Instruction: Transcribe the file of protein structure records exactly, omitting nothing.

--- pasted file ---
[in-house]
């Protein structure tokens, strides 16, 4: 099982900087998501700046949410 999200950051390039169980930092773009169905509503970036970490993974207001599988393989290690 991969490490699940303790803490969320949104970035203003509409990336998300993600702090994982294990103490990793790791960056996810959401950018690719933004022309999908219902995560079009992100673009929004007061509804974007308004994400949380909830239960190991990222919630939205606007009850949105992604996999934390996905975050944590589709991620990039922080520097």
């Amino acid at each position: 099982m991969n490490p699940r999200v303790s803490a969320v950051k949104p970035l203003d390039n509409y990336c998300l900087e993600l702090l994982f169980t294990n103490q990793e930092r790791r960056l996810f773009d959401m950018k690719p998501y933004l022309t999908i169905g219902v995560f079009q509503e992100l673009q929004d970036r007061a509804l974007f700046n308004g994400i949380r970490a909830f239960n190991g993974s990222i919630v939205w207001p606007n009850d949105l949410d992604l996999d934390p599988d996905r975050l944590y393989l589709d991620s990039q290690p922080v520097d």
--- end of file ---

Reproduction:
[in-house]
């Protein structure tokens, strides 16, 4: 099982900087998501700046949410 999200950051390039169980930092773009169905509503970036970490993974207001599988393989290690 991969490490699940303790803490969320949104970035203003509409990336998300993600702090994982294990103490990793790791960056996810959401950018690719933004022309999908219902995560079009992100673009929004007061509804974007308004994400949380909830239960190991990222919630939205606007009850949105992604996999934390996905975050944590589709991620990039922080520097």
């Amino acid at each position: 099982m991969n490490p699940r999200v303790s803490a969320v950051k949104p970035l203003d390039n509409y990336c998300l900087e993600l702090l994982f169980t294990n103490q990793e930092r790791r960056l996810f773009d959401m950018k690719p998501y933004l022309t999908i169905g219902v995560f079009q509503e992100l673009q929004d970036r007061a509804l974007f700046n308004g994400i949380r970490a909830f239960n190991g993974s990222i919630v939205w207001p606007n009850d949105l949410d992604l996999d934390p599988d996905r975050l944590y393989l589709d991620s990039q290690p922080v520097d």